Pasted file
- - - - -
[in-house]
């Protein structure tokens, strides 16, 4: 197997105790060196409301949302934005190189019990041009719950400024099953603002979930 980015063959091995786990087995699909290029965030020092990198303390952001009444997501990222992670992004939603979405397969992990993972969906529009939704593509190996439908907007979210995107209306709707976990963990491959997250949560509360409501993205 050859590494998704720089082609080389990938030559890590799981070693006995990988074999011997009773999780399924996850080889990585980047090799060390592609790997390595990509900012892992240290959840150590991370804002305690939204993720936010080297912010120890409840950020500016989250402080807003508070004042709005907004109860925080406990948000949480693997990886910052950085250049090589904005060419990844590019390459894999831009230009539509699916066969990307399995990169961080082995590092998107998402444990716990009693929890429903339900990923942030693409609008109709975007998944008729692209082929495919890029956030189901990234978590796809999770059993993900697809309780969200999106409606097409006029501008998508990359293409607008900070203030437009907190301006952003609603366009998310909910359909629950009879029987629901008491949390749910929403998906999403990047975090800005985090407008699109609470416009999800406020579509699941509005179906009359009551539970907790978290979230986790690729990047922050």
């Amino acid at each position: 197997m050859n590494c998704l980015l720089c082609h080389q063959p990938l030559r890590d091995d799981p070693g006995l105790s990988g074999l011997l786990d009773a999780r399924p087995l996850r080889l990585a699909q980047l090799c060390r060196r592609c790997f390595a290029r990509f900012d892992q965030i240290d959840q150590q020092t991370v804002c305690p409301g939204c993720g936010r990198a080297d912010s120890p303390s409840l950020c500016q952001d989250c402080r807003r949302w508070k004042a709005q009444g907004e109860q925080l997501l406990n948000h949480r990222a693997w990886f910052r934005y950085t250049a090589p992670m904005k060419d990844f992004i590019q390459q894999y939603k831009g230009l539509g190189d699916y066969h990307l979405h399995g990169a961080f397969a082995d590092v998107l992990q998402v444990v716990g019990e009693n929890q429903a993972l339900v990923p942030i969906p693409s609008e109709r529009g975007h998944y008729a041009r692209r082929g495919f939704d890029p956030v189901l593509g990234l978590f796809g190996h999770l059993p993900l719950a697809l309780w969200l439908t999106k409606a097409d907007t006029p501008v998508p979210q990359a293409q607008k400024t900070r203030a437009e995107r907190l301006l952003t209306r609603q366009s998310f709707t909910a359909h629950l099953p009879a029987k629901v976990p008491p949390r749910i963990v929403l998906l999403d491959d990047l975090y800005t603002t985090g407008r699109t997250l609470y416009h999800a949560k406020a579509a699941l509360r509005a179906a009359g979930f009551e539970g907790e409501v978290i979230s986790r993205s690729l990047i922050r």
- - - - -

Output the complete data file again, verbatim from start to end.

[in-house]
């Protein structure tokens, strides 16, 4: 197997105790060196409301949302934005190189019990041009719950400024099953603002979930 980015063959091995786990087995699909290029965030020092990198303390952001009444997501990222992670992004939603979405397969992990993972969906529009939704593509190996439908907007979210995107209306709707976990963990491959997250949560509360409501993205 050859590494998704720089082609080389990938030559890590799981070693006995990988074999011997009773999780399924996850080889990585980047090799060390592609790997390595990509900012892992240290959840150590991370804002305690939204993720936010080297912010120890409840950020500016989250402080807003508070004042709005907004109860925080406990948000949480693997990886910052950085250049090589904005060419990844590019390459894999831009230009539509699916066969990307399995990169961080082995590092998107998402444990716990009693929890429903339900990923942030693409609008109709975007998944008729692209082929495919890029956030189901990234978590796809999770059993993900697809309780969200999106409606097409006029501008998508990359293409607008900070203030437009907190301006952003609603366009998310909910359909629950009879029987629901008491949390749910929403998906999403990047975090800005985090407008699109609470416009999800406020579509699941509005179906009359009551539970907790978290979230986790690729990047922050």
């Amino acid at each position: 197997m050859n590494c998704l980015l720089c082609h080389q063959p990938l030559r890590d091995d799981p070693g006995l105790s990988g074999l011997l786990d009773a999780r399924p087995l996850r080889l990585a699909q980047l090799c060390r060196r592609c790997f390595a290029r990509f900012d892992q965030i240290d959840q150590q020092t991370v804002c305690p409301g939204c993720g936010r990198a080297d912010s120890p303390s409840l950020c500016q952001d989250c402080r807003r949302w508070k004042a709005q009444g907004e109860q925080l997501l406990n948000h949480r990222a693997w990886f910052r934005y950085t250049a090589p992670m904005k060419d990844f992004i590019q390459q894999y939603k831009g230009l539509g190189d699916y066969h990307l979405h399995g990169a961080f397969a082995d590092v998107l992990q998402v444990v716990g019990e009693n929890q429903a993972l339900v990923p942030i969906p693409s609008e109709r529009g975007h998944y008729a041009r692209r082929g495919f939704d890029p956030v189901l593509g990234l978590f796809g190996h999770l059993p993900l719950a697809l309780w969200l439908t999106k409606a097409d907007t006029p501008v998508p979210q990359a293409q607008k400024t900070r203030a437009e995107r907190l301006l952003t209306r609603q366009s998310f709707t909910a359909h629950l099953p009879a029987k629901v976990p008491p949390r749910i963990v929403l998906l999403d491959d990047l975090y800005t603002t985090g407008r699109t997250l609470y416009h999800a949560k406020a579509a699941l509360r509005a179906a009359g979930f009551e539970g907790e409501v978290i979230s986790r993205s690729l990047i922050r």